This holiday was one of those Thomson all-inclusive packages I and Emma took while we were together. It was an unusual place, off the beaten track, new to "tourism" (you could tell by the lack of facilities), however I doubt if I would ever go there again.
Even the Thomson (rep) admitted it was a work in progress as far as activities were concerned, and you did get the impression they had to "make stuff up" in order for them to offer some money making upselling products to customers.
A modern Riu hotel in the oasis of sand in an unspoilt area of the coastline that was carved out in the name of tourism. Local people were the only ones to staff this spacious tourist monastic building, rising out of the earth with nothing nearby for miles. It was situated literally on the edge of the golden sands and blue sea on a remote island off the African coast.
All infrastructure had to be built and the fresh water used in the hotel is produced using "desalination" osmosis from sea water. This Riu was the first but a second one (we were told) would be built further down the coastline and of course gives work to the locals.
The accessibility was great inside and out, with level pathways, reasonable inclines (including one from main reception down to ground level) and included lifts to all floors. Initially I walked the prescribed route we were told to use to go from the reception area to our room. Luggage was taken to our room for us - good job really, because the route was a long, long way and there was no way I would be doing that again.
Luckily, we discovered a short cut through the entertainment area going past the dining room but the problem was that it included a number of sets of steps, some of which were steep.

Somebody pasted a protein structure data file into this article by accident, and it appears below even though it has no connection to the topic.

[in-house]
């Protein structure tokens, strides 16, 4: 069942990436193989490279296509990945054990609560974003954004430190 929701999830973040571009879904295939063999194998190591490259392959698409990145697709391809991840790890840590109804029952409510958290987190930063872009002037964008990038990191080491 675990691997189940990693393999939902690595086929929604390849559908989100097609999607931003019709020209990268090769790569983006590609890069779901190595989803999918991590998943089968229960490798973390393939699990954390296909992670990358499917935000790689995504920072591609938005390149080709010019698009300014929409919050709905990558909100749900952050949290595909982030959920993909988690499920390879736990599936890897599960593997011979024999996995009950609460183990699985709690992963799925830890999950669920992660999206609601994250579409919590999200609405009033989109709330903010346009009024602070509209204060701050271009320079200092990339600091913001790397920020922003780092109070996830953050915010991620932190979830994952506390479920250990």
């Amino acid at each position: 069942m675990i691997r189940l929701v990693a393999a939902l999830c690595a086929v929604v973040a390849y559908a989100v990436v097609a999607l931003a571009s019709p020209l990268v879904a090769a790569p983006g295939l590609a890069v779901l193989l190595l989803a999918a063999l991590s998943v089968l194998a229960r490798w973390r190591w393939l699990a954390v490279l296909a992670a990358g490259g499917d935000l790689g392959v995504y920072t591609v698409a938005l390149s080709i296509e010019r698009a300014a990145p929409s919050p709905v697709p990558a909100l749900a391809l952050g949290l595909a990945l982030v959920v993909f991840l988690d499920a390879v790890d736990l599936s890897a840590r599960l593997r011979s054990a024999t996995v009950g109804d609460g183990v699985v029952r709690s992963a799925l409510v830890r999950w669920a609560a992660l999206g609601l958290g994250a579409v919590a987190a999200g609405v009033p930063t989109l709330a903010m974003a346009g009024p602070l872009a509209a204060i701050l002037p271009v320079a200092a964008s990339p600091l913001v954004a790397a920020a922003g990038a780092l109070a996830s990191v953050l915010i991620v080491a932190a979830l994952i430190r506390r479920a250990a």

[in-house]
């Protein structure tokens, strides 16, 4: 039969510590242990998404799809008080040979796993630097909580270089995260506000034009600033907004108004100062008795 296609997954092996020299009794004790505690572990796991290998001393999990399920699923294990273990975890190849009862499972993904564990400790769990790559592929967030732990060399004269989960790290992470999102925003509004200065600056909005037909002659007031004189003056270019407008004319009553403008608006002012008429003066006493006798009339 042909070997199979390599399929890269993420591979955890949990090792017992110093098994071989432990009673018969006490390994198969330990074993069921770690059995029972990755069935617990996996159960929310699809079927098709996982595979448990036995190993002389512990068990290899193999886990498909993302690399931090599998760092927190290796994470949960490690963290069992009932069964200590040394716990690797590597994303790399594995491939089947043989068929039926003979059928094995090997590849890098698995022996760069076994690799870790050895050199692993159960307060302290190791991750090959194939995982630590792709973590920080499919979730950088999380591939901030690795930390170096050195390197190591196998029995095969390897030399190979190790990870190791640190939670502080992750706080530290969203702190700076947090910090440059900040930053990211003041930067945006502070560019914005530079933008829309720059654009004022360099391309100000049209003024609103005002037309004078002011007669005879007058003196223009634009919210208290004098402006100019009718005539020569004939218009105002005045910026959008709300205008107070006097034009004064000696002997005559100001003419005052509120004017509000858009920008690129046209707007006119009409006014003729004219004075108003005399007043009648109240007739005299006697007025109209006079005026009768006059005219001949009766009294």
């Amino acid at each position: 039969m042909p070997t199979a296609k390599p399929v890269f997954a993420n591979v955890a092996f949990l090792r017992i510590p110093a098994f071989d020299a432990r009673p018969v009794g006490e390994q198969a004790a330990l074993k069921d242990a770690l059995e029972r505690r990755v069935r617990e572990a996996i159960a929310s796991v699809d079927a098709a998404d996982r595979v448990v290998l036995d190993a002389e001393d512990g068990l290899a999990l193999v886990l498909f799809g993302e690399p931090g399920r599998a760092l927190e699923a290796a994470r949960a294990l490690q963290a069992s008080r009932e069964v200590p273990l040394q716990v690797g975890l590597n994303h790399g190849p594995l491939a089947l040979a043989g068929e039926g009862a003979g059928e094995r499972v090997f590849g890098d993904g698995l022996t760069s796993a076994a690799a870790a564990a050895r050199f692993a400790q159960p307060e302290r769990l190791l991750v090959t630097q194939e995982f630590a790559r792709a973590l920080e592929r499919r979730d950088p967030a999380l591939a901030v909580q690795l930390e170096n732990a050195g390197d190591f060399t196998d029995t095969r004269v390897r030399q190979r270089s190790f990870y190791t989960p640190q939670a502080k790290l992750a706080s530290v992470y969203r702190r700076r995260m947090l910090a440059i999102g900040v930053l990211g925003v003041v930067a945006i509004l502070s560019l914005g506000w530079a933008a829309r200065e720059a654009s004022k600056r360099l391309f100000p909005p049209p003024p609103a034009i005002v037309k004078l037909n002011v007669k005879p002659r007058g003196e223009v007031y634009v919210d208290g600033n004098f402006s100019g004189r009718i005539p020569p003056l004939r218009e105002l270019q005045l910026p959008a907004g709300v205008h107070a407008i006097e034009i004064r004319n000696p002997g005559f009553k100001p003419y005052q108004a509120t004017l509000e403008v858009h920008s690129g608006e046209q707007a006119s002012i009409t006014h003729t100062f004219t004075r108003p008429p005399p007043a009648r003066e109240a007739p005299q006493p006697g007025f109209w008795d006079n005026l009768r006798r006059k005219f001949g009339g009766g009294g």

Being an Island near Africa, culturally the decor was from that region. The ceiling was very tall and space was open. To the left is the way down to ground level.
Andy was becoming a regular Riu customer, having had a few holidays around the world with the chain being used by Thomson.
The hotel is right on the beach. Leave the gated area and you're there. Off shot are umbrellas and sun beds provided for a charge.
On the tour we stopped at various places for photo opportunities and one of them was the ship wreck on the beach. It was a bit of a trek down to the beach so I decided to stay put, near the vehicles. The other stops were in the local town and it was very hard to avoid the hard sell of tourist tat, which obviously formed the majority of the resident's income.
Houses made of breeze blocks covered with whitewash, where select ones were made more colourful by the addition of colours such as yellow and blue. The main buildings like this, the ones we saw, were places such as the church and school. It was apparent the poorness of the locals yet they were friendly, hospitable and always smiling. Tourism was a manufactured industry and I really got the impression it was a fine balance of abusing the island and helping the residents to progress forward with the introduction of work, technology and such like.
Visiting one beach on the tour it was several miles long, untouched, beautiful, golden sand and blue surf rolling over it. We were told that there were plans for another Riu Hotel right here. It had been a difficult landrover ride just to get there (so we could relax, swim and sunbathe). It wasn't just the hotel that needed to be built, but desalination and electrical supplies, roads, and everything needed to support tourism.
As an island paradise, in 2010, untouched by big tourism, it was to become something else - a monster of environmental development - but at what cost?